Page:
• Protecting Water and Farmland in Simcoe County

Proposal would have stopped outward growth on agricultural land where developers want to build

In Agriculture
Jun 13th, 2010

Phinjo Gombu Toronto Star May 12 2010
A controversial Markham plan to become the first GTA municipality to freeze expansion on prime farmland to make way for a permanent food belt has been narrowly defeated after one last debate at council that ended late Tuesday.
The final 7-6 vote in support of a staff proposal to expand onto the so-called white belt that lies outside the urban boundary and the provincially protected Greenbelt came after hours of debate and hundreds of presentations and meetings over the past few years.
The critical vote in support of expansion came from regional Councillor Jim Jones, who was absent for a crucial 6-6 tie vote that supporters of the food belt recently lost.
That motion called for Markham to request the province to ask York Region and the province to reduce Markham’s population allocation by about 40,000, the same number of people slated to be housed through an urban expansion.
“I am for a balanced approach,” said Jones.
He was echoing the sentiments of Mayor Frank Scarpitti, who argued that Markham could not support a policy of intensification alone over the next 20 years.
The heated debate has pitted environmentalists and those who believe that more outward sprawl, without an accompanying investment of transit infrastructure is a recipe for more gridlock, against those who believe that growth is inevitable and must be managed and planned for.
At stake is the remaining 2,000 hectares of prime agricultural land, considered the best in Canada, which lies in the white belt and is the focus of battles between environmentalists and developers.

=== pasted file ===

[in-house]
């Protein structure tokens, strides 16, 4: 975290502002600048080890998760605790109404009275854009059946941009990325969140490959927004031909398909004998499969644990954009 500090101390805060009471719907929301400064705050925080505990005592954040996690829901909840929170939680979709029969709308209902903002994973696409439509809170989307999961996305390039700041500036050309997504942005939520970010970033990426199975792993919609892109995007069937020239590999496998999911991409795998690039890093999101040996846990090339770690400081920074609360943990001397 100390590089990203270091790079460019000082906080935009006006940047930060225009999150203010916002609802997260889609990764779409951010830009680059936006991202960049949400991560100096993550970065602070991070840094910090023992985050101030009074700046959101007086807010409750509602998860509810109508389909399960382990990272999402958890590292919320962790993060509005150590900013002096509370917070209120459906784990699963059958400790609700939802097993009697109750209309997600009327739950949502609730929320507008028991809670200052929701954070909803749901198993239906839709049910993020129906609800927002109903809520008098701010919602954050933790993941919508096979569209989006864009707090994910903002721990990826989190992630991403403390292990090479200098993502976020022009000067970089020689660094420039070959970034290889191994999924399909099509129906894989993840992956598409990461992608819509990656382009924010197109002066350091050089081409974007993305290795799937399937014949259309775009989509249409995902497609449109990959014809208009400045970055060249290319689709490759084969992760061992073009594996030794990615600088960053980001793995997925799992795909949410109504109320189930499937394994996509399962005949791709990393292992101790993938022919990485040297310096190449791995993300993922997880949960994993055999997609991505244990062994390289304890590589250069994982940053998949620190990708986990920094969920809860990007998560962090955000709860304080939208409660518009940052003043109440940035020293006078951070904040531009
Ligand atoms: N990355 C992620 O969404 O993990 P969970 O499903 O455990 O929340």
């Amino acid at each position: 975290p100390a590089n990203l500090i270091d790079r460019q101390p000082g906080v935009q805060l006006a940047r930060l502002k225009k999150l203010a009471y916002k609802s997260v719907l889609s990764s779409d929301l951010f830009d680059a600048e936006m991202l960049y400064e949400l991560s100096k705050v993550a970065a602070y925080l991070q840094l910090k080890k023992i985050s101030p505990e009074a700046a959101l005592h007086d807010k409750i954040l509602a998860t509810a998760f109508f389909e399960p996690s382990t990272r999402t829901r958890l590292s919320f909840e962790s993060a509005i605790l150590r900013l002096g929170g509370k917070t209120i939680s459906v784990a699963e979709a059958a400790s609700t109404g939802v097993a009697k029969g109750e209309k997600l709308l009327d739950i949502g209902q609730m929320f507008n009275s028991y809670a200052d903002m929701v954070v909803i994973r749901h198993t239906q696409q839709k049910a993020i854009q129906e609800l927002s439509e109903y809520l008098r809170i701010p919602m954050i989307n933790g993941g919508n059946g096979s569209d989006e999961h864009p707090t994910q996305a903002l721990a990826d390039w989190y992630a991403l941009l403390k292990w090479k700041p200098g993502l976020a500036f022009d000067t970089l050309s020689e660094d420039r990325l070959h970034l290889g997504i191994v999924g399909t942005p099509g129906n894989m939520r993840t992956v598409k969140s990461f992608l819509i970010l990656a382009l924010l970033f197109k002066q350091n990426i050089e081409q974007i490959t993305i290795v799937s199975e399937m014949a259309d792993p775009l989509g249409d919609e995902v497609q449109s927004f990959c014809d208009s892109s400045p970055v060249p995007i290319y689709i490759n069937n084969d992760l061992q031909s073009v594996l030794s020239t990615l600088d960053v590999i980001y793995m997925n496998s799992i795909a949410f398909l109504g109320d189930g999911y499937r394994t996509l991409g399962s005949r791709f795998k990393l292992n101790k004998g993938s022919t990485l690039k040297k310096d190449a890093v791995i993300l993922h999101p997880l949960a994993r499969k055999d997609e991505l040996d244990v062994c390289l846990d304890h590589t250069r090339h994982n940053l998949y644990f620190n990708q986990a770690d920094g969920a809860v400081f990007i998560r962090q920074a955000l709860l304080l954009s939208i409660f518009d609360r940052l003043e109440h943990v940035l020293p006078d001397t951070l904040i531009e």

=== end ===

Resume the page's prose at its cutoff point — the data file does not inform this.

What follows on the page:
Tuesday’s vote means that about 1,000 hectares will be developed, while the remaining 1,000 hectares of white belt land will be the subject of study by town staff on whether it should be included in a Greenbelt expansion request to the province.
“Traffic and taxes both go up with urban expansion,” warned Jim Robb of the Rouge Duffins Greenspace Coalition, urging Markham council to become the first GTA city to stop sprawl dead in its tracks.
He was supported in his call by environmentalist David Suzuki, several residents groups and the Canadian Association of Physicians for the Environment.
Others such as Meg Stokes of the Angus Glen Ratepayers Association said that Markham needed both intensification and some expansion on to agricultural land.
“We need balance today, tomorrow and 20 years from now,” said Stokes, pointing out that residents are as concerned about intensification alone as a means to accommodate growth, as they are about sprawl.
Others favouring expansion included Stephen Dupuis of BILD, a group that represents GTA builders, a lawyer for farmer-owners of land and Don Given who represents a number of developers in north Markham.
Before Tuesday night, Jones said he was in favour of expansion, although with strict conditions involving the implementation of public transit before development was allowed.
The staff proposal will see about 60 per cent of Markham’s future growth accommodated through intensification, significantly higher than many other GTA municipalities.
About 90,000 new residents (besides the 40,000 slated to go on farmland) are expected to move into Markham between now and 2031, through a mixture of intensification projects such as the Langstaff Gateway and Markham City Centre.
There also remains a limited supply of traditional green field within the urban boundary.
Some believe the transit conditions that formed part of the final motion could result in future battles by food belt supporters to restrict when growth can occur on agricultural land. Others say it won’t stop developers from going to the Ontario Municipal Board to demand more concessions.
Those who supported expansion were Scarpitti, Dan Horchik, John Webster, Alex Chiu, Carolina Moretti, Gordon Landon and Jones. Councillors opposed were Erin Shapero, Valerie Burke, Don Hamilton, Jack Heath, Joseph Virgilio and Logan Kanapathi.

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